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Thoughts on ruby

From: Richard Ishida <ishida@w3.org>
Date: Fri, 24 Sep 2010 14:26:02 +0100
To: <public-i18n-cjk@w3.org>
Cc: <eb2m-mrt@asahi-net.or.jp>
Message-ID: <051201cb5bec$09043030$1b0c9090$@org>
Here are some thoughts on ruby that I hope will help discussions. I'm
frustrated that I haven't had the time to work through these issues in depth
with examples and tests, so I'm open to counter-arguments, but I hope that
these pointers may provide useful input for discussion nonetheless.

[1] I've heard people say that complex ruby has never been implemented, but
actually there is a Firefox add-on (XHTML Ruby Support
https://addons.mozilla.org/en-US/firefox/addon/1935/ ) that does a good job,
so it's not impossible. Amaya also supports complex ruby with XHTML 1.1
files.

[2] At least 90% of the markup I've seen out in the wild uses <rb>.  I'm
inclined to favour the use of a markup model that aligns with the HTML5
approach, ie. with multiple ruby bases in one ruby elements, but that allows
optional use of <rb> tags if desired.  That would mean that all the existing
markup is not suddenly non-conforming.  (I am trying to get around to
writing an HTML5 bug report to propose that.) It needs to be made clear,
however, that it is possible to wrap a line at the boundary of ruby pairs,
ie. after <rt> elements, but not anywhere else.  Otherwise, you'll get a
mess.  The CSS3 Ruby module needs to address the new HTML5 approach to
markup.

[3] As far as I'm aware HTML5 doesn't currently allow  you to associate more
than one ruby text with base text. It may be possible to change the spec to
allow multiple <rt> elements in the HTML5 markup, as long as there is no
intervening text, but we'd need to investigate how that pans out. However,
multiple ruby is where the XHTML complex ruby model really comes into play,
as far as I can tell - since the spans of the ruby text are not usually the
same when you have multiple ruby texts associated with a single base
character - one is typically phonetic, the other typically semantic - so one
associates ruby text with specific base characters, while the other
associates it with the whole word or at least a sequence of characters. I
worry that nesting ruby would create horribly complicated markup.  It would
be good to create some examples - I have seen plenty in my son's manga
books. It may also be difficult to use nested markup to replicate the full
power of the complex ruby model, where arbitrary spanning is possible. The
arbitrary spanning of the XHTML model may be overly complicated for what is
generally needed in Japanese, but it may prove very useful for other types
of annotation, such as linguistic glosses of Arabic etc. (which I have seen
in the wild). 

[4] One of the problems for support of jukugo ruby is that the CSS3 Ruby
Annotation spec says that "ruby text is never allowed to overhang glyphs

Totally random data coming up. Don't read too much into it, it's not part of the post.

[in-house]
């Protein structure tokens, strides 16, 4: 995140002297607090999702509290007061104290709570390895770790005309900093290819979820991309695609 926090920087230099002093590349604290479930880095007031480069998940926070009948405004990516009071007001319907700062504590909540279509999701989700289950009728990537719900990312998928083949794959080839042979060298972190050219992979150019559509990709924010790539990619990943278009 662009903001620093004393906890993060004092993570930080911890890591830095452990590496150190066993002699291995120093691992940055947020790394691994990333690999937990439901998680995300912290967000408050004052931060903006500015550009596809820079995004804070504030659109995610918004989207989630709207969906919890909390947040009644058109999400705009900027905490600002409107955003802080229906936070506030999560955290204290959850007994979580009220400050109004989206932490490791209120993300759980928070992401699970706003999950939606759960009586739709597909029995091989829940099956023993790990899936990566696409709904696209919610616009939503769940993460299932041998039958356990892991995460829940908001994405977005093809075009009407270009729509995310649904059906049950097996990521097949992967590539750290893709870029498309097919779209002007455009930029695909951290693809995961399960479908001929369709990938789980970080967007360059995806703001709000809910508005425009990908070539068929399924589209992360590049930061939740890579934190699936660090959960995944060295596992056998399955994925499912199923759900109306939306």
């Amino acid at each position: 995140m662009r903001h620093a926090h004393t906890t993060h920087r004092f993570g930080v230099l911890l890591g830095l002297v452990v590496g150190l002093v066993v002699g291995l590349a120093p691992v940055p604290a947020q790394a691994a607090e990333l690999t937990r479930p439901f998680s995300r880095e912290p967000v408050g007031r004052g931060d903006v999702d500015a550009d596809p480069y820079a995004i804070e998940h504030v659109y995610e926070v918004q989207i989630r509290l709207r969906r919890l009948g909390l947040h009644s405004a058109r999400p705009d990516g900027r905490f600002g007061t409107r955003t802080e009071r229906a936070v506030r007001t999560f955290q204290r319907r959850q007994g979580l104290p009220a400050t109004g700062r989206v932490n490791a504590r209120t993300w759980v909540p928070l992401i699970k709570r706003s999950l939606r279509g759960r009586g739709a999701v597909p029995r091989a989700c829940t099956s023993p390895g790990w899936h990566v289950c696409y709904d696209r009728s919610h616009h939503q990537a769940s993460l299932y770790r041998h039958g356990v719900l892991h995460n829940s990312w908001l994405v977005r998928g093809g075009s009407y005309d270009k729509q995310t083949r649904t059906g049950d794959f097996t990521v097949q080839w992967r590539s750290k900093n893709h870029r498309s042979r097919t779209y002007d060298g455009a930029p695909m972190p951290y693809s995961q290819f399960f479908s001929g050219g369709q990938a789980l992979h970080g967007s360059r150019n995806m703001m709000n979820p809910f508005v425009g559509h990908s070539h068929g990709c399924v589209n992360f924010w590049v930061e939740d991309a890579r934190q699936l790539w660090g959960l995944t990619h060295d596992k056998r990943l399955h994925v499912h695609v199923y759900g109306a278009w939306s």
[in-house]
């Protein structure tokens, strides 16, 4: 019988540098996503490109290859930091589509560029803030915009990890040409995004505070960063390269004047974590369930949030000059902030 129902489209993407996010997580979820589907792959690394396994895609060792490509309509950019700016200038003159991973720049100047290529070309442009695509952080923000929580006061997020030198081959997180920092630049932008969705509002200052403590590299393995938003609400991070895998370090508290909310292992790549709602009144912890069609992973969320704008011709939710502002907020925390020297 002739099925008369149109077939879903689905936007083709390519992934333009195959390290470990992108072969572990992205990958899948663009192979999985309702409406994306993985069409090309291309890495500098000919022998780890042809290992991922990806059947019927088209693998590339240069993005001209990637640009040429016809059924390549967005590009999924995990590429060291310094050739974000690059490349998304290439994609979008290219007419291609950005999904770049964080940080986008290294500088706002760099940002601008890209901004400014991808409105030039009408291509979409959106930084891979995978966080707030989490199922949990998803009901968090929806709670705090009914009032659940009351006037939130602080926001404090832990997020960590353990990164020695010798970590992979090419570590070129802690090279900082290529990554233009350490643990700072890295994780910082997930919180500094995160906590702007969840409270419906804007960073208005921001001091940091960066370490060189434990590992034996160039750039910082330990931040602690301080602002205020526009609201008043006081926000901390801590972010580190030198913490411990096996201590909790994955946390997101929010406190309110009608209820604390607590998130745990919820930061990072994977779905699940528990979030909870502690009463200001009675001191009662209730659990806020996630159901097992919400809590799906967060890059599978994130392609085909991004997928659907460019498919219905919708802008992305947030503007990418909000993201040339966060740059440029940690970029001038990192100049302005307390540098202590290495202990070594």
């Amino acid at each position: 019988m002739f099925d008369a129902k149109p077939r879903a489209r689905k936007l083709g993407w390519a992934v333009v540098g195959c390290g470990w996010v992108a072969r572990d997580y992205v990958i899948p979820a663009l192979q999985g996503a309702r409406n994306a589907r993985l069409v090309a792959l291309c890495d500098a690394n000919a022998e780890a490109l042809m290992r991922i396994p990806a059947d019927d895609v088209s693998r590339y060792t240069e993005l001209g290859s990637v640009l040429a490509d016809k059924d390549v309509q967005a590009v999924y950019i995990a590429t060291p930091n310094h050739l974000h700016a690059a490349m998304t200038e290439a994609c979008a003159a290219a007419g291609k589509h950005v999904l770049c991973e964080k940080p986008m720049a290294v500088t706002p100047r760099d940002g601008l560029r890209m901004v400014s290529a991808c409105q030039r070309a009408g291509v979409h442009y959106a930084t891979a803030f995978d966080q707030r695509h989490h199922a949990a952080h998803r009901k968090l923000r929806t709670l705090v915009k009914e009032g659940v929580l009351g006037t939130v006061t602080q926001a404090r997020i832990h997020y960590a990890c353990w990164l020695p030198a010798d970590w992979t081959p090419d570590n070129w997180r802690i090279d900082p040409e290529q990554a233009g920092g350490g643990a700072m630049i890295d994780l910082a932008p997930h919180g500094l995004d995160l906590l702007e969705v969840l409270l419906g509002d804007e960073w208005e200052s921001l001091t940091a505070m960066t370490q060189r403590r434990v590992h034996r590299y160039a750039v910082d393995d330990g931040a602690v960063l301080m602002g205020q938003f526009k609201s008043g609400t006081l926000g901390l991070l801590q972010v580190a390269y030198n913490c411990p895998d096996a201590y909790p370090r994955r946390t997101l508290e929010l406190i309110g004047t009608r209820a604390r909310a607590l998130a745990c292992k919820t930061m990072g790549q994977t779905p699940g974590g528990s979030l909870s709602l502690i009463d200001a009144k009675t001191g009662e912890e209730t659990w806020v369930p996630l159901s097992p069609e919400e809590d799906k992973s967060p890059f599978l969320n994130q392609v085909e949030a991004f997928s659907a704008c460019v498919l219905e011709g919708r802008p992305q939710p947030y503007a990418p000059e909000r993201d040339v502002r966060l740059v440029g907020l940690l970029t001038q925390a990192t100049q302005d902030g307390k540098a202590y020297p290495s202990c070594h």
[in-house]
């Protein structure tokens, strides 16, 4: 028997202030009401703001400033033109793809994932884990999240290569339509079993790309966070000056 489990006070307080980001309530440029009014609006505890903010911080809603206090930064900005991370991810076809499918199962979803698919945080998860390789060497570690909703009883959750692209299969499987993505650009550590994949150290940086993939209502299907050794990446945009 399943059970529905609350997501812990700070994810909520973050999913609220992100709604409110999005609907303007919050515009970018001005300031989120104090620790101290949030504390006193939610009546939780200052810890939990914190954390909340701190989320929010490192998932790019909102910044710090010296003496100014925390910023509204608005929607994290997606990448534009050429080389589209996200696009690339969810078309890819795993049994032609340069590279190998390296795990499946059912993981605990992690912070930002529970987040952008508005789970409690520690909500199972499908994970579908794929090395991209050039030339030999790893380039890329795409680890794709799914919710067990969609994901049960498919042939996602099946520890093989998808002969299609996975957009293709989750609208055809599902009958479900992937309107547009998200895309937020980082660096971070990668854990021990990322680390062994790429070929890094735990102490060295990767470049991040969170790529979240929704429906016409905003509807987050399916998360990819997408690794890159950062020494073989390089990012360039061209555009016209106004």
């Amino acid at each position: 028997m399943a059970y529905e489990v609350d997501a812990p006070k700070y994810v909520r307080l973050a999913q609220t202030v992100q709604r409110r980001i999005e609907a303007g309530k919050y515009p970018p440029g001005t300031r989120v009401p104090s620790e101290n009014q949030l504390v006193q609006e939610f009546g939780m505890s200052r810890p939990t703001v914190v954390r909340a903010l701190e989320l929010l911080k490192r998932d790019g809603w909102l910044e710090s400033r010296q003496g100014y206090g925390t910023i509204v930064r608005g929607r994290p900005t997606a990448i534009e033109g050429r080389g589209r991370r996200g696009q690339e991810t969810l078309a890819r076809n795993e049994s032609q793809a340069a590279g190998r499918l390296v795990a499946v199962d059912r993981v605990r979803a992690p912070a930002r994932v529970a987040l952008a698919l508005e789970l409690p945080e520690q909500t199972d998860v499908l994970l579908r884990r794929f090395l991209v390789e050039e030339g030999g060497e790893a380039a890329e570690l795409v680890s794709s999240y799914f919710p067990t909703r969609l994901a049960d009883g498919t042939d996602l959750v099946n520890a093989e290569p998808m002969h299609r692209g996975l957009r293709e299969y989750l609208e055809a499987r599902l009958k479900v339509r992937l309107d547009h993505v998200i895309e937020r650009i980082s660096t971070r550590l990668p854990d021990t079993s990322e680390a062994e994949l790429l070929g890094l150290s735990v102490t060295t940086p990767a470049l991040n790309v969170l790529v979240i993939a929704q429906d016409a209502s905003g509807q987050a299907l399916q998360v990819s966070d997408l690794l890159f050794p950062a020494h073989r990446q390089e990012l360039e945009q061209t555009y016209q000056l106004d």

belonging to another ruby base"
[http://dev.w3.org/csswg/css3-ruby/#rubyover].  This prohibits the
overlapping behaviour which characterises jukugo ruby.  (By jukugo ruby I
mean a special type of ruby behaviour, not just ruby associated with jukugo
words (which could be done with mono or even group ruby) See What’s so
difficult about jukugo ruby? at http://rishida.net/blog/?p=469 for
explanation).  I suspect that we may need an additional ruby overhand
property to identify jukugo ruby.  Even with that, we may need to rely on
implementations to implement the various rules about how ruby text overlaps
in jukugo ruby, since the ruby text can only overlap in certain
circumstances to a certain extent.  (Those rules are in the JLREQ document.)

[5] A number of people have suggested that implementations should activate
different behaviour when they find bopomofo characters being used as ruby
text, either by examining the characters or by looking at the language. I
disagree, since I've seen examples of ruby where the author wanted the
bopomofo to appear over the base text, like Japanese furigana, rather than
in the typical location. I think users need the power to make that choice,
and that's why we need a bopomofo property value in CSS3.  I suspect that we
will still need to rely on the implementation to apply the necessary details
to position bopomofo phones and tones correctly to the right of the
character, since it's a little tricky (for more details about how that
works, see
http://lists.w3.org/Archives/Member/w3c-i18n-wg/2000Jan/att-0118/zhuyin-ruby
-posn.gif .  For a few real examples of bopomofo ruby see
http://lists.w3.org/Archives/Public/public-i18n-core/2007JulSep/0114.html 

[6] I welcome (specific) feedback on http://dev.w3.org/csswg/css3-ruby/ and
http://www.w3.org/International/datespace/2010/02/jlreq-examples/ 

RI


============
Richard Ishida
Internationalization Lead
W3C (World Wide Web Consortium)

http://www.w3.org/International/
http://rishida.net/
Received on Friday, 24 September 2010 13:26:59 GMT

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